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Working paper

Revenue-Maximising Elasticities of Taxable Income in Multi-Rate Income Tax Structures (WP 13/27)

Issue date: 
Wednesday, 18 December 2013
Status: 
Current
View point: 
Document Date: 
Publication category: 
JEL classification: 
H24 - Personal Income and Other Nonbusiness Taxes and Subsidies; includes inheritance and gift taxes
H26 - Tax Evasion and Avoidance
H31 - Fiscal Policies and Behavior of Economic Agents: Household
ISBN: 
978-0-478-40387-9

Formats and related files

This paper develops conceptual expressions for this 'Laffer-maximum' or revenue-maximising ETI for the multi-rate income tax systems commonly used in practice.

Abstract

The empirical literature on the elasticity of taxable income (ETI) sometimes questions whether estimated values are consistent with being on the revenue-increasing section of the Laffer curve, usually in the context of a single rate tax system or for top marginal rates. This paper develops conceptual expressions for this 'Laffer-maximum' or revenue-maximising ETI for the multi-rate income tax systems commonly used in practice. Using the New Zealand income tax system in 2010 to illustrate its properties, the paper demonstrates that a wide range of revenue-maximising ETI values can be expected across individual taxpayers, across tax brackets and in aggregate.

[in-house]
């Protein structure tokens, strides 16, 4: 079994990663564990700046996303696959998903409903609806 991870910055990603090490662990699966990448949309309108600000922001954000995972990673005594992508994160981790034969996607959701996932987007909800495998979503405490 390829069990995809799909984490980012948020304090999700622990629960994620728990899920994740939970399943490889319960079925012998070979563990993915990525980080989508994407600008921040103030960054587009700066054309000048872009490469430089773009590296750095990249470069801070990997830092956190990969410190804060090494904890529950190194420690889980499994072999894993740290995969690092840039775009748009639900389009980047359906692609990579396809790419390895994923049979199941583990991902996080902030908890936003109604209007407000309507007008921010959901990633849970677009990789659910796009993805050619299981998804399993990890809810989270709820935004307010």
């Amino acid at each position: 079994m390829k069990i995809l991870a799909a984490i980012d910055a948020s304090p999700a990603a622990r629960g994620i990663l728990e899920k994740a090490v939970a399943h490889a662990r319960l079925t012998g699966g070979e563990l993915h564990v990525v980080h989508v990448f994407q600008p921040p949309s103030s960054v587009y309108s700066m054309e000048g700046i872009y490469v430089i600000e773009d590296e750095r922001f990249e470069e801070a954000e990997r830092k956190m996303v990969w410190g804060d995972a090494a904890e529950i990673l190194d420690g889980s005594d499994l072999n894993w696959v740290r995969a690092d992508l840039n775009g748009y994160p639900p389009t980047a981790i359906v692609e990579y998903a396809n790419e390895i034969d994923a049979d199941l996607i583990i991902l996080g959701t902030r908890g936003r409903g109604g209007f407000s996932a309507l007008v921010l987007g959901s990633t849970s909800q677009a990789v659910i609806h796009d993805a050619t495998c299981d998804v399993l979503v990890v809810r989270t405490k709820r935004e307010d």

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Acknowledgements

We are grateful to Raj Chetty, for comments on earlier work that led to the development of the ideas in this paper, and to Anita King, Hemant Passi and Jos'e Sanz Sanz for comments on an earlier version. We also acknowledge financial support from Ministry of Research, Science and Technology, Cross Departmental Research Pool project grant CDRP-08-TSY-008, "Evaluating New Zealand Taxpayers' Responses to Tax Changes".

Disclaimer

The views, opinions, findings, and conclusions or recommendations expressed in this Working Paper are strictly those of the author(s). They do not necessarily reflect the views of the New Zealand Treasury or the New Zealand Government. The New Zealand Treasury and the New Zealand Government take no responsibility for any errors or omissions in, or for the correctness of, the information contained in these working papers. The paper is presented not as policy, but with a view to inform and stimulate wider debate.

Last updated: 
Friday, 11 September 2015